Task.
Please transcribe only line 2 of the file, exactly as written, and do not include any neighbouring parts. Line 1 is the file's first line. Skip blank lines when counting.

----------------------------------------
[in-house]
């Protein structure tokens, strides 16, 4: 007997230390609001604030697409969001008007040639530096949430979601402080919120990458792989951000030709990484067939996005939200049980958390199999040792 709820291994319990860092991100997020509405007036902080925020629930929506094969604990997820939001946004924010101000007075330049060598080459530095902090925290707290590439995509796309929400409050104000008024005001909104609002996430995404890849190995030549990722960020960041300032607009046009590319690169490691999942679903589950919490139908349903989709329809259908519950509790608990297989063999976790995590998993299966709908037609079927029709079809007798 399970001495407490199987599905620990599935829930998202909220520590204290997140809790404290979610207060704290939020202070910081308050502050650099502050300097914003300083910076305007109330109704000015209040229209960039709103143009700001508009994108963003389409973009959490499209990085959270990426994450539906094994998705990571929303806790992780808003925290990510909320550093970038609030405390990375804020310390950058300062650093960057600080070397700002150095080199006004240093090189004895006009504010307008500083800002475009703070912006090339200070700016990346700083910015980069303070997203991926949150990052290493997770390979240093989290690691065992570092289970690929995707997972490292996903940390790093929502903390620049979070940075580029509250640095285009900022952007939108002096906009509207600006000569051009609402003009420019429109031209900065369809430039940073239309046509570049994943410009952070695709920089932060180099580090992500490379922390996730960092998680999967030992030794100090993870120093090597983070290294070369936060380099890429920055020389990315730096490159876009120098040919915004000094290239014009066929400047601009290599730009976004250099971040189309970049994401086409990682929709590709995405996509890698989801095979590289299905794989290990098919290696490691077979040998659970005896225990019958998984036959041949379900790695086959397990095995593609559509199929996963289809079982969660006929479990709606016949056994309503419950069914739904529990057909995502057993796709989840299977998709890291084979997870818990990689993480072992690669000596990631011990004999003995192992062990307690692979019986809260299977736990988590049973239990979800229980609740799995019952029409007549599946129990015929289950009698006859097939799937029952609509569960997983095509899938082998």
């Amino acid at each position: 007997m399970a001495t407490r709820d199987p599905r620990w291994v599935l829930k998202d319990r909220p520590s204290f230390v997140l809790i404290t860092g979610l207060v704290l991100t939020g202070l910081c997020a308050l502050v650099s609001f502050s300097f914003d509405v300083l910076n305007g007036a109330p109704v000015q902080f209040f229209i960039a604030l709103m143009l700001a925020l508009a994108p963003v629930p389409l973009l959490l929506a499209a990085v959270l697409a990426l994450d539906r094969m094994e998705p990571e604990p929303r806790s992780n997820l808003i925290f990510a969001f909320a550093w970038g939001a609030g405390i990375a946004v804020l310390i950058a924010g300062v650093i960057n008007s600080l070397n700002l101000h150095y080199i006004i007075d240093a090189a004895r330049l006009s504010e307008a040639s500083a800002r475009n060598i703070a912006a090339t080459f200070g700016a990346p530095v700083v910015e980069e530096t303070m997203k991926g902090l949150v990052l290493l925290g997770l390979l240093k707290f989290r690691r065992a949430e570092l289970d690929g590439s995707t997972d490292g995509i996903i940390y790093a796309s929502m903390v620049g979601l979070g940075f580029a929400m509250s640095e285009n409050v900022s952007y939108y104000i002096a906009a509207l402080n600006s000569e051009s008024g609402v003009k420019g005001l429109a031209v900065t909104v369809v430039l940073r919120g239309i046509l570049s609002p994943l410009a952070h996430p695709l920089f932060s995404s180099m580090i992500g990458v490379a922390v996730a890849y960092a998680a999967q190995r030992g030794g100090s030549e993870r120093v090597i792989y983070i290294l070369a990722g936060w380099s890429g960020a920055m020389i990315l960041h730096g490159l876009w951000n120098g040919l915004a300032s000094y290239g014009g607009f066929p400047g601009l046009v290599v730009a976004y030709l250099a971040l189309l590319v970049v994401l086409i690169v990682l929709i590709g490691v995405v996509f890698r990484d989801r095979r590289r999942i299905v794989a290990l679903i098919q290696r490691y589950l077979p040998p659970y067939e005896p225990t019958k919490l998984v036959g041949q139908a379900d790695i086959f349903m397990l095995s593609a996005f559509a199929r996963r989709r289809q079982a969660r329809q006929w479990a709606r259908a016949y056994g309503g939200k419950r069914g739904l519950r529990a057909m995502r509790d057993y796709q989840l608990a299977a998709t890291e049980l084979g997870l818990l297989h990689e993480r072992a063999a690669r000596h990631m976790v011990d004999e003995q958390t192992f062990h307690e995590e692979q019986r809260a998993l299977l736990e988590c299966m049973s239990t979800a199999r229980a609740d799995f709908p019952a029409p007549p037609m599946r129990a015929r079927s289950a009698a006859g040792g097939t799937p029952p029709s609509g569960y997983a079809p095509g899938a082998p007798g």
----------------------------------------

């Protein structure tokens, strides 16, 4: 007997230390609001604030697409969001008007040639530096949430979601402080919120990458792989951000030709990484067939996005939200049980958390199999040792 709820291994319990860092991100997020509405007036902080925020629930929506094969604990997820939001946004924010101000007075330049060598080459530095902090925290707290590439995509796309929400409050104000008024005001909104609002996430995404890849190995030549990722960020960041300032607009046009590319690169490691999942679903589950919490139908349903989709329809259908519950509790608990297989063999976790995590998993299966709908037609079927029709079809007798 399970001495407490199987599905620990599935829930998202909220520590204290997140809790404290979610207060704290939020202070910081308050502050650099502050300097914003300083910076305007109330109704000015209040229209960039709103143009700001508009994108963003389409973009959490499209990085959270990426994450539906094994998705990571929303806790992780808003925290990510909320550093970038609030405390990375804020310390950058300062650093960057600080070397700002150095080199006004240093090189004895006009504010307008500083800002475009703070912006090339200070700016990346700083910015980069303070997203991926949150990052290493997770390979240093989290690691065992570092289970690929995707997972490292996903940390790093929502903390620049979070940075580029509250640095285009900022952007939108002096906009509207600006000569051009609402003009420019429109031209900065369809430039940073239309046509570049994943410009952070695709920089932060180099580090992500490379922390996730960092998680999967030992030794100090993870120093090597983070290294070369936060380099890429920055020389990315730096490159876009120098040919915004000094290239014009066929400047601009290599730009976004250099971040189309970049994401086409990682929709590709995405996509890698989801095979590289299905794989290990098919290696490691077979040998659970005896225990019958998984036959041949379900790695086959397990095995593609559509199929996963289809079982969660006929479990709606016949056994309503419950069914739904529990057909995502057993796709989840299977998709890291084979997870818990990689993480072992690669000596990631011990004999003995192992062990307690692979019986809260299977736990988590049973239990979800229980609740799995019952029409007549599946129990015929289950009698006859097939799937029952609509569960997983095509899938082998």